A Face In The Crowd

Andy Stanley, among many other prominent church leaders, talks about creating an environment in your church where people want to invite their friends. Too many times, we sit in churches week after week that we would have to make apologies to our best friends for, if they were to come. We might apologize for the poor parking, the dim lighting, the apathetic greeters, the goofy worship leader, or the under-staffed quality children's programs. Then we make excuses for why it would have been better for them to have come "last week." So, to save ourselves this embarrassment... we don't invite our friends. At all.

I had the opportunity to preach at Ridgeview Church yesterday. I was really excited about it. Sunday, when I walked out on the platform I was incredibly surprised to see Amy and Steve Smith sitting next to Erin in the crowd. They live 2.5 hrs away in Athens GA, and their son Tagg was in the bed next to Josiah for 4 months. What were they doing here? Did Erin invite them? I didn't know the answers to these questions. I had only noticed them when I started the intro, so obviously, now my sermon was set. There would be no changing things on the fly. Would my sermon, the way I had prepared it, impact someone I call a dear friend?

Similarly, about a month ago I decided in planning the service, that to lead a time of worship at Josiah's memorial. We just felt that a time of worship that praised God in all things, would be the best way to celebrate his life. When I walked up on the platform, I realised that my main music professor from NGU, Dr. Barry Combs, was sitting in the congregation. I have grown to appreciate his leadership, mentoring, and friendship immensely, and the fact that he had come to Josiah's memorial service although I had not spoken to him in a year or more, means a great deal to me. My music was set, the bulletins were printed. Again, there would be no changing things on the fly.

Thankfully, in Josiah's memorial service I had put the song composer's names in the bulletin. I had told the story behind one of the hymns I was singing, and I talked about some of the key lines in the praise chorus we would sing. I know that these were things that meant a great deal to Dr. Combs. I am so grateful that I had planned a service that would minister to him.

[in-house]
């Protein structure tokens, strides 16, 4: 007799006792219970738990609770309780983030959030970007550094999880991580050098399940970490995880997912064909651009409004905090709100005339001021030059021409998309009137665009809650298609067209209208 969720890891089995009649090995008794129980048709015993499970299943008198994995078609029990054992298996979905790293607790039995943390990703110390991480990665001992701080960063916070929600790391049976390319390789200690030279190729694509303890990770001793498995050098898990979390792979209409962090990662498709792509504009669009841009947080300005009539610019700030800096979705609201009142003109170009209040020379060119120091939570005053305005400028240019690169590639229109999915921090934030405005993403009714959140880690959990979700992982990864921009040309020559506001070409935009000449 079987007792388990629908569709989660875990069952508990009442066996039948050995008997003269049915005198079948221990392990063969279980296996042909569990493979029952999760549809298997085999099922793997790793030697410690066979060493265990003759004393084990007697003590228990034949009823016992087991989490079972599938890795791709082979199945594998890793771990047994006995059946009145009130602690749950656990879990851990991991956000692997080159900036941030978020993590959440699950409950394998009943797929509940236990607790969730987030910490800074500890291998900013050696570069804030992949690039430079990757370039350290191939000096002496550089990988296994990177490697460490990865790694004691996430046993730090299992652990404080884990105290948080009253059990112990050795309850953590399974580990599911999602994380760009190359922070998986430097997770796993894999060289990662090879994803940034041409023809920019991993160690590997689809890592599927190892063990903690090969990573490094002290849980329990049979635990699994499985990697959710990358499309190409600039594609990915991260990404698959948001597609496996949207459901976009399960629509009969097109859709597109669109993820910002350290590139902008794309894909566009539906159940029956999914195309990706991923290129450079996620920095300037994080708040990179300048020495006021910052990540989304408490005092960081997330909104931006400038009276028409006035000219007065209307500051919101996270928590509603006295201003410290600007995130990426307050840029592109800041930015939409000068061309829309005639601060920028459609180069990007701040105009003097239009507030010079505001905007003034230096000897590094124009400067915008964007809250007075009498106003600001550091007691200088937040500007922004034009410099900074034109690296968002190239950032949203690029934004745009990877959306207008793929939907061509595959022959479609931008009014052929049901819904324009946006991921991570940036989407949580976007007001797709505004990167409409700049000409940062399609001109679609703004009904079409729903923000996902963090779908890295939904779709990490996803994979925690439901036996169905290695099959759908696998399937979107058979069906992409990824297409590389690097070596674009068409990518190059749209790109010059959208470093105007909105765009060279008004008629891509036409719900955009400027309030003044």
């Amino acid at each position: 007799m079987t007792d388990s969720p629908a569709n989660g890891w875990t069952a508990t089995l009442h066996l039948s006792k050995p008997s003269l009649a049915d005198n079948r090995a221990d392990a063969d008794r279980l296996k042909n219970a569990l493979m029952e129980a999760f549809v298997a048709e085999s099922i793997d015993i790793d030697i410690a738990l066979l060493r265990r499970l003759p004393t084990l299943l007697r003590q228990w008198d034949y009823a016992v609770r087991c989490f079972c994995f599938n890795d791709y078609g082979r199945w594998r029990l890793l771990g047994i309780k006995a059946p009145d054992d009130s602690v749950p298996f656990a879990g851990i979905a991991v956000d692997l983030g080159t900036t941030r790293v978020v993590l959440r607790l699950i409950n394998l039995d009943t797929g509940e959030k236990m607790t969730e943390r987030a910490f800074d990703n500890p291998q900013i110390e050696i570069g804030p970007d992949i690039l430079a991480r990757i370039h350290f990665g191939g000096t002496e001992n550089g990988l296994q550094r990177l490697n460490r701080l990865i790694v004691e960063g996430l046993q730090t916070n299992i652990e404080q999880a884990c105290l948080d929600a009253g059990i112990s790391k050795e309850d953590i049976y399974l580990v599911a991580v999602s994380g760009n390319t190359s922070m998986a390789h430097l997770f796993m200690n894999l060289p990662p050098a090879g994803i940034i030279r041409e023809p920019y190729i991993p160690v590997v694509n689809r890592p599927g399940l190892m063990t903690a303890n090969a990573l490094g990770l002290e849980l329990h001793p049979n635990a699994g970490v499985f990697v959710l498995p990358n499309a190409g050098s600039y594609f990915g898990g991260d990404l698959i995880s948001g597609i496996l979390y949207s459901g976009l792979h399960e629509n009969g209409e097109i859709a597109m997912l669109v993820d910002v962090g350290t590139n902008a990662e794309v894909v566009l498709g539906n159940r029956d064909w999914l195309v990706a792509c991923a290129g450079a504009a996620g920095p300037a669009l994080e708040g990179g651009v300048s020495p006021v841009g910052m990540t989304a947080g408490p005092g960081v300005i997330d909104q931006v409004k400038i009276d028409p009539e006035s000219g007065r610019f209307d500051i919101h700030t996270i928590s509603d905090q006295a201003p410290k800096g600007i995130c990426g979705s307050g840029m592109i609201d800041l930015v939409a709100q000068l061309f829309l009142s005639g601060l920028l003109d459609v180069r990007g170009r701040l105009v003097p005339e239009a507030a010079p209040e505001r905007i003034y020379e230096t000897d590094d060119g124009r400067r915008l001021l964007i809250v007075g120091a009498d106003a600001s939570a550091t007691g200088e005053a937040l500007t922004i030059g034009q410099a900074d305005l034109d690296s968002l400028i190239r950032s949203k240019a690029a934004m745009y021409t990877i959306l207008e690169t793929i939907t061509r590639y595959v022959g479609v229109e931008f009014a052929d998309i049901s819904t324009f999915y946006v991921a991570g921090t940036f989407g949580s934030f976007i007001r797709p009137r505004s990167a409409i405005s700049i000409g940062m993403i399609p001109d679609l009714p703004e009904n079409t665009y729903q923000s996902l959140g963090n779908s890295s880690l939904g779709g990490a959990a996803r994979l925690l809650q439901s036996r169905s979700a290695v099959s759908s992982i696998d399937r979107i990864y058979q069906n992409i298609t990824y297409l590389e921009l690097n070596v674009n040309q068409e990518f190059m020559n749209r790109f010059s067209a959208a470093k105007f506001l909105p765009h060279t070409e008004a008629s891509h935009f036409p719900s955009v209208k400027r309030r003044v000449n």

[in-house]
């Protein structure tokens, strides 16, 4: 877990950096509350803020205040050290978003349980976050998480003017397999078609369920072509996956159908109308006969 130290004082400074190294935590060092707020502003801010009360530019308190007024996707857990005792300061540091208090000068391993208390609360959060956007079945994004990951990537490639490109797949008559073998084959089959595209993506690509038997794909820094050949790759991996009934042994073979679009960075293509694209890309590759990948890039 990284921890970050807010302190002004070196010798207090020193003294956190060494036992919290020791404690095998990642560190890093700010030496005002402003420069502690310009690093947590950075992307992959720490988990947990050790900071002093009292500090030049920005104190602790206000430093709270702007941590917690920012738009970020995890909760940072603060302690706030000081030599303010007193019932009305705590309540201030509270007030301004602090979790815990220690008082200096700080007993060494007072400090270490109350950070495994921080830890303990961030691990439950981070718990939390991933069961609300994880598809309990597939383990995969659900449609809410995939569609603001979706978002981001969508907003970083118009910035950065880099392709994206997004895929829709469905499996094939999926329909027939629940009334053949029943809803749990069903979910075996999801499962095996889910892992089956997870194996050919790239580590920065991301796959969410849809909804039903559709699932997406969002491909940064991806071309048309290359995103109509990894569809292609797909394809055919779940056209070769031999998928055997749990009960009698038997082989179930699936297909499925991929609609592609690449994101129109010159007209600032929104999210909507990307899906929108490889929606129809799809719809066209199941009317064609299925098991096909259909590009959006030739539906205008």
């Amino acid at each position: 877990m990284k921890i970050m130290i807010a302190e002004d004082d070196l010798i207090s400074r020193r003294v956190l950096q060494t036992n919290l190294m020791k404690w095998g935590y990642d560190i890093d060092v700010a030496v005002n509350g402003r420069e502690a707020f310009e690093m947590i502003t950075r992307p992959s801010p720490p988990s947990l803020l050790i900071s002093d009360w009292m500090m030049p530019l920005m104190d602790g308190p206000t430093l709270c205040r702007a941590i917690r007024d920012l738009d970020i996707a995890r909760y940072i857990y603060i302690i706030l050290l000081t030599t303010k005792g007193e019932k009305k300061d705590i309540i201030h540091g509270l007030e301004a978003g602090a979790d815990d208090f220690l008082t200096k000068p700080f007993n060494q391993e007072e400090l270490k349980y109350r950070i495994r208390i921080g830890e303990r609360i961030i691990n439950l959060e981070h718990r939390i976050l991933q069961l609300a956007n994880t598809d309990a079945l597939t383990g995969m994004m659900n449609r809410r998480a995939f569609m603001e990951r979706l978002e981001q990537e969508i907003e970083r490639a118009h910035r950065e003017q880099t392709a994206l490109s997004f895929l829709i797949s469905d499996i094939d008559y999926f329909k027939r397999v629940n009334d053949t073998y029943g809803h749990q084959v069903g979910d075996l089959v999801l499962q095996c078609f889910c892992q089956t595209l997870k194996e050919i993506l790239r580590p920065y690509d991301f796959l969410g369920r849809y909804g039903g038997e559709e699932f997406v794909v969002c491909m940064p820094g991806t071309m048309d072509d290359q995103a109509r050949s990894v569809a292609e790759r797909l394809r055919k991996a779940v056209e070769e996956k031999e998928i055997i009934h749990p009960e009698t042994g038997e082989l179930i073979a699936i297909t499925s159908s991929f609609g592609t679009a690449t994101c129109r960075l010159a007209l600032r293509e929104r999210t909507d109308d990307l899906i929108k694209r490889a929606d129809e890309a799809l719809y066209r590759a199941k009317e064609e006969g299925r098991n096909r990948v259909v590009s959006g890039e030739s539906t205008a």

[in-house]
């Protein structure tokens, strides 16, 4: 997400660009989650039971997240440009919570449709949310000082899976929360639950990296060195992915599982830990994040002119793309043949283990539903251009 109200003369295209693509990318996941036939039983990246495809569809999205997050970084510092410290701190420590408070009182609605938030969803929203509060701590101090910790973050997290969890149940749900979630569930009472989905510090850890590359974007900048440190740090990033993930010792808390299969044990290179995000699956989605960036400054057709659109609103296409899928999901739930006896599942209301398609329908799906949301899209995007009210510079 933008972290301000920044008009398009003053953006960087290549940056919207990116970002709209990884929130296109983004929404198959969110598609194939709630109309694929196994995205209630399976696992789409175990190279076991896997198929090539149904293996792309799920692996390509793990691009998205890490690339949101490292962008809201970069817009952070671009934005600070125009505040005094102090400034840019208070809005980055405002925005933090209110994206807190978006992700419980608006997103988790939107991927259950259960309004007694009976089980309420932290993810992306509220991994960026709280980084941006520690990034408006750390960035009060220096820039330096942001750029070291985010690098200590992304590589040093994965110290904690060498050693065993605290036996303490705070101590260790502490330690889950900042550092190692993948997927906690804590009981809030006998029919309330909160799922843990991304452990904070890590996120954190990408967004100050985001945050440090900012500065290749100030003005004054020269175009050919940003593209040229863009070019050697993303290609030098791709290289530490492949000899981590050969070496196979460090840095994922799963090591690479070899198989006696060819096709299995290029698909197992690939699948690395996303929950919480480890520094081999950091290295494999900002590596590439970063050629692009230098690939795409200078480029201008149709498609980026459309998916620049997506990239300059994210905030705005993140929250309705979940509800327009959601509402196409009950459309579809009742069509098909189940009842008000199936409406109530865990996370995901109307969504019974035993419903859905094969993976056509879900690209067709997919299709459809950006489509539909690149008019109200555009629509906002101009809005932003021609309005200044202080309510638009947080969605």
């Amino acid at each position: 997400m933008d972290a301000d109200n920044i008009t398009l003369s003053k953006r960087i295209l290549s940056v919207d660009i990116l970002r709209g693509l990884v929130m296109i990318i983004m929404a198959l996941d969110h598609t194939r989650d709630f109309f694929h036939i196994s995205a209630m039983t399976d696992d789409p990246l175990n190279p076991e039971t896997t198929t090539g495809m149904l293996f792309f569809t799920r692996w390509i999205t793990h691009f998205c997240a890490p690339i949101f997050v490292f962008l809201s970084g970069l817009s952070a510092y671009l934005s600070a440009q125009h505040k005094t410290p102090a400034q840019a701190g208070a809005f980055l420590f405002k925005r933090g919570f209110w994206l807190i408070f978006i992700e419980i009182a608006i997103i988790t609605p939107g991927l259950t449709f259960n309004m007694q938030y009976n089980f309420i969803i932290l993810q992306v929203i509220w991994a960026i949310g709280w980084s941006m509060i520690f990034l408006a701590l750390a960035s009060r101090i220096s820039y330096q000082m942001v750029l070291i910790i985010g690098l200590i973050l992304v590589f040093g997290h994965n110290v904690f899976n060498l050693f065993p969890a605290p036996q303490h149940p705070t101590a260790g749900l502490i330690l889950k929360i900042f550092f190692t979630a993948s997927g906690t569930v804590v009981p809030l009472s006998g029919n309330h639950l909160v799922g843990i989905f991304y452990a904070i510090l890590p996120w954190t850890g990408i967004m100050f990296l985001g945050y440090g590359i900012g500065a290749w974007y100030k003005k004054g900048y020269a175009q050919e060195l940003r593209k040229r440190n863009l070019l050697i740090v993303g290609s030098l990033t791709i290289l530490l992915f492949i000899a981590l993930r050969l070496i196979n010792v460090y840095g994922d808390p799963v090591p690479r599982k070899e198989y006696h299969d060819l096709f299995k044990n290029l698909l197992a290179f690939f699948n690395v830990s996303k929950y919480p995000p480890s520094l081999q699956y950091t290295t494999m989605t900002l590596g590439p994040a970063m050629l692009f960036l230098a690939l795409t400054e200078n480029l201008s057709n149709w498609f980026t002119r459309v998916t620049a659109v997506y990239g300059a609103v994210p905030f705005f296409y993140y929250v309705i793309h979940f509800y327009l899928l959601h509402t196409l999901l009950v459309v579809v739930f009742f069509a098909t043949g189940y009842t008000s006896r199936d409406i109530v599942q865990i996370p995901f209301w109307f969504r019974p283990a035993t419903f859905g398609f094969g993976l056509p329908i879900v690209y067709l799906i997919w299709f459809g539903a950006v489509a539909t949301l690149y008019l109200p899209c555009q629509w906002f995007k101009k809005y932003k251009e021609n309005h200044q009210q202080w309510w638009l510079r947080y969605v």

Sunday's sermon I had put in my sermon some illustrations that talked about Josiah, and how his hospital stay impacted our lives. I know that the Smith's understood every trial I was describing, because they have lived through it with Tagg as well. I am so grateful that I planned a sermon that would minister to them.

What about you? Pastors, are you planning a sermon that would have an impact on your closest friends? Worship leaders, are you considering a dear family member when you put your songs in order? If not, you need to be. Why? Because to that person in the middle row, the person next to them is more than a face in the crowd. That is someones closest friend or family member. Don't embarrass them by something you threw together in a few minutes. Beside that, aren't we supposed to bring our very best before the Lord?

When it came to sacrifices, offerings, and the payment of vows, God required that the Israelites bring their best animals and goods to Him. Nothing with a defect was allowed (Lev. 22:20–23). This was because God is a holy, perfect God. He was worthy of the best that His people had to offer.


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